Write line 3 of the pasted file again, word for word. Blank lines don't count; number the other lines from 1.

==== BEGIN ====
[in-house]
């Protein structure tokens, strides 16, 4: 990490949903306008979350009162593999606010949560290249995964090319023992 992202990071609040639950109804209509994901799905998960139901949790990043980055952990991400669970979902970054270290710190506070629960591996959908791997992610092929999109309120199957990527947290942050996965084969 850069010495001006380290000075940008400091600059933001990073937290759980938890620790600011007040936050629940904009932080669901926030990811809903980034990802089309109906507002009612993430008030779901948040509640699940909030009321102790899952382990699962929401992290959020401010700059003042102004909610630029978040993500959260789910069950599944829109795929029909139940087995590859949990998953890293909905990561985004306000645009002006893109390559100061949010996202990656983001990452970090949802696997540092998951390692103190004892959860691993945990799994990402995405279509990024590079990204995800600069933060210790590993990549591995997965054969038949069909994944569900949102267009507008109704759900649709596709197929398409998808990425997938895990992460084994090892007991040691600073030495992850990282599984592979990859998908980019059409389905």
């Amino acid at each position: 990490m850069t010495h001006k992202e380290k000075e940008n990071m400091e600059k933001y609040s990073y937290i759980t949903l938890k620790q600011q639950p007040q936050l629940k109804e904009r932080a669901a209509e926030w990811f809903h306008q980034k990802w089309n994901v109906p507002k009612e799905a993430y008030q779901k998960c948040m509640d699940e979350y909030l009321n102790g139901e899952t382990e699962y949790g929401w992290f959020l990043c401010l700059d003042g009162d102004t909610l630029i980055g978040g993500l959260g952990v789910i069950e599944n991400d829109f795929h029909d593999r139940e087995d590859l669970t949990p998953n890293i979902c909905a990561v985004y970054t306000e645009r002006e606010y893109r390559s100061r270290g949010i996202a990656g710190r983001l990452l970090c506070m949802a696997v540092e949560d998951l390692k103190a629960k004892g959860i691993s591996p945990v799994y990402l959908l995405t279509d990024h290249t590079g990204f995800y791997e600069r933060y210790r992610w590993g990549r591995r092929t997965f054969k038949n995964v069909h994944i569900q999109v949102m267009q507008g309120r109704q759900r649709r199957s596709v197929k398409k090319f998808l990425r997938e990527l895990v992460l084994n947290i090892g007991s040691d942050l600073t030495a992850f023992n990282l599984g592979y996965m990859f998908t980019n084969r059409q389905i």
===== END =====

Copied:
């Amino acid at each position: 990490m850069t010495h001006k992202e380290k000075e940008n990071m400091e600059k933001y609040s990073y937290i759980t949903l938890k620790q600011q639950p007040q936050l629940k109804e904009r932080a669901a209509e926030w990811f809903h306008q980034k990802w089309n994901v109906p507002k009612e799905a993430y008030q779901k998960c948040m509640d699940e979350y909030l009321n102790g139901e899952t382990e699962y949790g929401w992290f959020l990043c401010l700059d003042g009162d102004t909610l630029i980055g978040g993500l959260g952990v789910i069950e599944n991400d829109f795929h029909d593999r139940e087995d590859l669970t949990p998953n890293i979902c909905a990561v985004y970054t306000e645009r002006e606010y893109r390559s100061r270290g949010i996202a990656g710190r983001l990452l970090c506070m949802a696997v540092e949560d998951l390692k103190a629960k004892g959860i691993s591996p945990v799994y990402l959908l995405t279509d990024h290249t590079g990204f995800y791997e600069r933060y210790r992610w590993g990549r591995r092929t997965f054969k038949n995964v069909h994944i569900q999109v949102m267009q507008g309120r109704q759900r649709r199957s596709v197929k398409k090319f998808l990425r997938e990527l895990v992460l084994n947290i090892g007991s040691d942050l600073t030495a992850f023992n990282l599984g592979y996965m990859f998908t980019n084969r059409q389905i």